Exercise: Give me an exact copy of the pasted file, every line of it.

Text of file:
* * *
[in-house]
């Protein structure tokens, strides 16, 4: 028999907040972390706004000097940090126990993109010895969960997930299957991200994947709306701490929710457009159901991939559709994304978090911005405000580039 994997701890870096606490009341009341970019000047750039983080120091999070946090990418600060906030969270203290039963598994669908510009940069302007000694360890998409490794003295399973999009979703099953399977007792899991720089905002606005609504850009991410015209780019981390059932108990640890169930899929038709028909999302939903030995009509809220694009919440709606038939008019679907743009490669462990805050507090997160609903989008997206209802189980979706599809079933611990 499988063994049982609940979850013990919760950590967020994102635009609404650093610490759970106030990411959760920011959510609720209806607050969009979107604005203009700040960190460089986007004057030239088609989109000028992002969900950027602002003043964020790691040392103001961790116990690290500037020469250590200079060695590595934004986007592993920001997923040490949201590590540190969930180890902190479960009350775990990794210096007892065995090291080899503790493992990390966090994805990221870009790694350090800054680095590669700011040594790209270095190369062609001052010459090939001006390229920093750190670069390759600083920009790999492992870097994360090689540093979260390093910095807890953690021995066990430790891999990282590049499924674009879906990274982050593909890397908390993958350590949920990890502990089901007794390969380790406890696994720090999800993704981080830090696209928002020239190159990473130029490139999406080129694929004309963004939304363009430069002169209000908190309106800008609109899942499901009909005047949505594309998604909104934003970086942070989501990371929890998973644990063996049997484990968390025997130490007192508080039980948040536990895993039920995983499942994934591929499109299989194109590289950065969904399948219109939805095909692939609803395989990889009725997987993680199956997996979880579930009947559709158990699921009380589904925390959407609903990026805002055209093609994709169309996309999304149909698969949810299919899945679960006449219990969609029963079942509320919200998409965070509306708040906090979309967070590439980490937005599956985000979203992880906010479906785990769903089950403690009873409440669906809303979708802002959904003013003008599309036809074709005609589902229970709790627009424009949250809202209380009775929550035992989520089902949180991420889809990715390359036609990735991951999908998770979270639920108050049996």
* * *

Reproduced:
[in-house]
């Protein structure tokens, strides 16, 4: 028999907040972390706004000097940090126990993109010895969960997930299957991200994947709306701490929710457009159901991939559709994304978090911005405000580039 994997701890870096606490009341009341970019000047750039983080120091999070946090990418600060906030969270203290039963598994669908510009940069302007000694360890998409490794003295399973999009979703099953399977007792899991720089905002606005609504850009991410015209780019981390059932108990640890169930899929038709028909999302939903030995009509809220694009919440709606038939008019679907743009490669462990805050507090997160609903989008997206209802189980979706599809079933611990 499988063994049982609940979850013990919760950590967020994102635009609404650093610490759970106030990411959760920011959510609720209806607050969009979107604005203009700040960190460089986007004057030239088609989109000028992002969900950027602002003043964020790691040392103001961790116990690290500037020469250590200079060695590595934004986007592993920001997923040490949201590590540190969930180890902190479960009350775990990794210096007892065995090291080899503790493992990390966090994805990221870009790694350090800054680095590669700011040594790209270095190369062609001052010459090939001006390229920093750190670069390759600083920009790999492992870097994360090689540093979260390093910095807890953690021995066990430790891999990282590049499924674009879906990274982050593909890397908390993958350590949920990890502990089901007794390969380790406890696994720090999800993704981080830090696209928002020239190159990473130029490139999406080129694929004309963004939304363009430069002169209000908190309106800008609109899942499901009909005047949505594309998604909104934003970086942070989501990371929890998973644990063996049997484990968390025997130490007192508080039980948040536990895993039920995983499942994934591929499109299989194109590289950065969904399948219109939805095909692939609803395989990889009725997987993680199956997996979880579930009947559709158990699921009380589904925390959407609903990026805002055209093609994709169309996309999304149909698969949810299919899945679960006449219990969609029963079942509320919200998409965070509306708040906090979309967070590439980490937005599956985000979203992880906010479906785990769903089950403690009873409440669906809303979708802002959904003013003008599309036809074709005609589902229970709790627009424009949250809202209380009775929550035992989520089902949180991420889809990715390359036609990735991951999908998770979270639920108050049996």